Porsches don’t have self-driving capabilities yet, and there’s no timeline set to install them, the company says. But if and when Porsches do include autonomous driving options, Baral says they’ll be activated at the discretion of the driver, probably to carry out dull tasks like inching through the rush hour commute or driving up a parking garage ramp. When the road opens up ahead, the driver can always take over, he says.
“We think Porsche has always been, and will always be, about the driving experience,’’ he says. “There will always be a steering wheel.’’
If certain highways are someday reserved for platoons of autonomous cars, Porsche could equip its self-driving systems to detect the caravans and join the car up with one of them, Baral says. Drivers would switch on the self-driving module.
But what if autonomous cars eventually build up a traffic safety record far superior to the performance of human drivers? Could humans be excluded from driving in certain traffic regions? Baral isn’t losing sleep over such possibilities at this point. Bringing passenger cars up to that high level of safe autonomy still presents significant challenges, he says. “I’m quite convinced that it will take longer than people think,” he adds.
In the meantime, Porsche is trying to enlarge the league of Porsche loyalists, advocates of car ownership, and fans of the human driving experience. To do that, the company is augmenting its traditional purchase and car lease options with programs described as “flexible ownership.’’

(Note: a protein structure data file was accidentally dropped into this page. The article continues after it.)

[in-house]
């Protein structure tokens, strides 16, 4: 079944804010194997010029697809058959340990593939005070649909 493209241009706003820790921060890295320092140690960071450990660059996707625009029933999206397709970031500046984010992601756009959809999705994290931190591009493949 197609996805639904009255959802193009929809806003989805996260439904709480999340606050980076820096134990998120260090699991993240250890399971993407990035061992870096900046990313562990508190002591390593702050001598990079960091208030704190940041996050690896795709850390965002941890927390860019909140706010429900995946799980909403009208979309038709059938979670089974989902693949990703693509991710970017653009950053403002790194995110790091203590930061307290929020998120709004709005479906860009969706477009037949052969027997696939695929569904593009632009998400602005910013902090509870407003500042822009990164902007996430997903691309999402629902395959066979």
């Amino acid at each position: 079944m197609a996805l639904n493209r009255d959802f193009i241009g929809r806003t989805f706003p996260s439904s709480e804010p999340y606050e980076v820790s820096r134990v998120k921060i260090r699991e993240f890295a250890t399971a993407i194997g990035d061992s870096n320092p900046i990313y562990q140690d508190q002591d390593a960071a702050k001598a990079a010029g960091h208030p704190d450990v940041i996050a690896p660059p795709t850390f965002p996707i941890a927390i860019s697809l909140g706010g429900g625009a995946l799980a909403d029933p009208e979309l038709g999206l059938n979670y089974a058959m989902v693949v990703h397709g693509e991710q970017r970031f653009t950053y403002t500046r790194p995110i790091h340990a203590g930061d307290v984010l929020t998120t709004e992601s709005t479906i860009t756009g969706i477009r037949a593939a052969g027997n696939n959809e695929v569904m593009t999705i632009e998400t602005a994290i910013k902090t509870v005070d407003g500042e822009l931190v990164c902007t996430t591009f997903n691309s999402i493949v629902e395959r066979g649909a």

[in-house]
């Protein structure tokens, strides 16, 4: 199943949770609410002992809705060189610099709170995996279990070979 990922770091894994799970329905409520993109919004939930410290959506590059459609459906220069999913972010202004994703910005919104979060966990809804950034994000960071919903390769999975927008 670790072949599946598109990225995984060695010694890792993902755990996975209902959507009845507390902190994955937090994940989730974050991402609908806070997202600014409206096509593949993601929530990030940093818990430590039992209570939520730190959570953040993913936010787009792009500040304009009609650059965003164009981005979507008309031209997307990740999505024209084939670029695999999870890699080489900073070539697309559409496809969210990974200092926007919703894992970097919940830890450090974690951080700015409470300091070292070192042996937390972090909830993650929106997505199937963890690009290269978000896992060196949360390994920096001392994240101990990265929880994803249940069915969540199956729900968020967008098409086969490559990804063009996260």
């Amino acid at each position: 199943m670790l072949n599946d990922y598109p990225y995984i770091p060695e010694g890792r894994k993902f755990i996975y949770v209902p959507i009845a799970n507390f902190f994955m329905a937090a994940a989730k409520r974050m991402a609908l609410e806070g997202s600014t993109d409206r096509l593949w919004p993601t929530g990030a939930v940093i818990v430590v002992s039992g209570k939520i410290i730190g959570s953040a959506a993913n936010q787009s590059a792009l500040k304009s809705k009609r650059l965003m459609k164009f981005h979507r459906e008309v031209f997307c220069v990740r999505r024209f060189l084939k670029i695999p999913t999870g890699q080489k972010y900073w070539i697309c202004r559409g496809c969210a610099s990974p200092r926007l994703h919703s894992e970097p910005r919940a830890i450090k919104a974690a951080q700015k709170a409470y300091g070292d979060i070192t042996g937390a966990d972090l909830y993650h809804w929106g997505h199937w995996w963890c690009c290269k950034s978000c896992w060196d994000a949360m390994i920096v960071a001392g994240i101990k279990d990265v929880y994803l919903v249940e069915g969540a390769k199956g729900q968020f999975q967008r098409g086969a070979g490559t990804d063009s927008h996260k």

Under the Porsche Passport program, a driver can jump behind the wheel of a Boxster sports car or Porsche SUV without paying $60,000 or more for a taste of Porsche ownership. Porsche Passport could be described as “ownership-as-a-service.’’
Under the initiative, launched in Atlanta and slated to spread to four other yet-unnamed cities in North America, drivers can pay a monthly subscription fee for continuous use of a Porsche—and they can swap the car for a different model at any time. At the top monthly rate of $3,000, subscribers can choose among 22 models. It’s like a Porsche wardrobe, with a convertible number for that weekend getaway, and sleek sedans for the opera’s opening night.
Porsche says the Passport program is drawing in a new demographic: 80 percent of subscribers have never before owned a Porsche. Some swap their cars as much as four times a month. Cars are delivered to … Next Page »